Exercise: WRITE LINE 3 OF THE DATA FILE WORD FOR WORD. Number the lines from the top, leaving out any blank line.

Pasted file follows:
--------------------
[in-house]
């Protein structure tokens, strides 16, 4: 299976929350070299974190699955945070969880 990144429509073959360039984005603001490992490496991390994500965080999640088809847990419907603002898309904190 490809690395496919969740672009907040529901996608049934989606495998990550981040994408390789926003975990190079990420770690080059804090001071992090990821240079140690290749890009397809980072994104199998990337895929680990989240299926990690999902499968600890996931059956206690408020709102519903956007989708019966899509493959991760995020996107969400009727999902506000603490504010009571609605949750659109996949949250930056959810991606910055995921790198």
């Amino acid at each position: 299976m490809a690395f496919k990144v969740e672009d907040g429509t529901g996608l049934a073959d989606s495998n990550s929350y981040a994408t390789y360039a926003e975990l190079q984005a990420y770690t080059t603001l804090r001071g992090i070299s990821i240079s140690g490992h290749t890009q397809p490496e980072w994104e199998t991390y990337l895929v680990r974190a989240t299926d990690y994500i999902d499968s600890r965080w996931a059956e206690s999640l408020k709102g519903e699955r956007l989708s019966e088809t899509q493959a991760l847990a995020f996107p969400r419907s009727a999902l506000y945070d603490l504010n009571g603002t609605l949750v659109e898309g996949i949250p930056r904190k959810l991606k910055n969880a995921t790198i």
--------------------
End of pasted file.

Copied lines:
């Amino acid at each position: 299976m490809a690395f496919k990144v969740e672009d907040g429509t529901g996608l049934a073959d989606s495998n990550s929350y981040a994408t390789y360039a926003e975990l190079q984005a990420y770690t080059t603001l804090r001071g992090i070299s990821i240079s140690g490992h290749t890009q397809p490496e980072w994104e199998t991390y990337l895929v680990r974190a989240t299926d990690y994500i999902d499968s600890r965080w996931a059956e206690s999640l408020k709102g519903e699955r956007l989708s019966e088809t899509q493959a991760l847990a995020f996107p969400r419907s009727a999902l506000y945070d603490l504010n009571g603002t609605l949750v659109e898309g996949i949250p930056r904190k959810l991606k910055n969880a995921t790198i």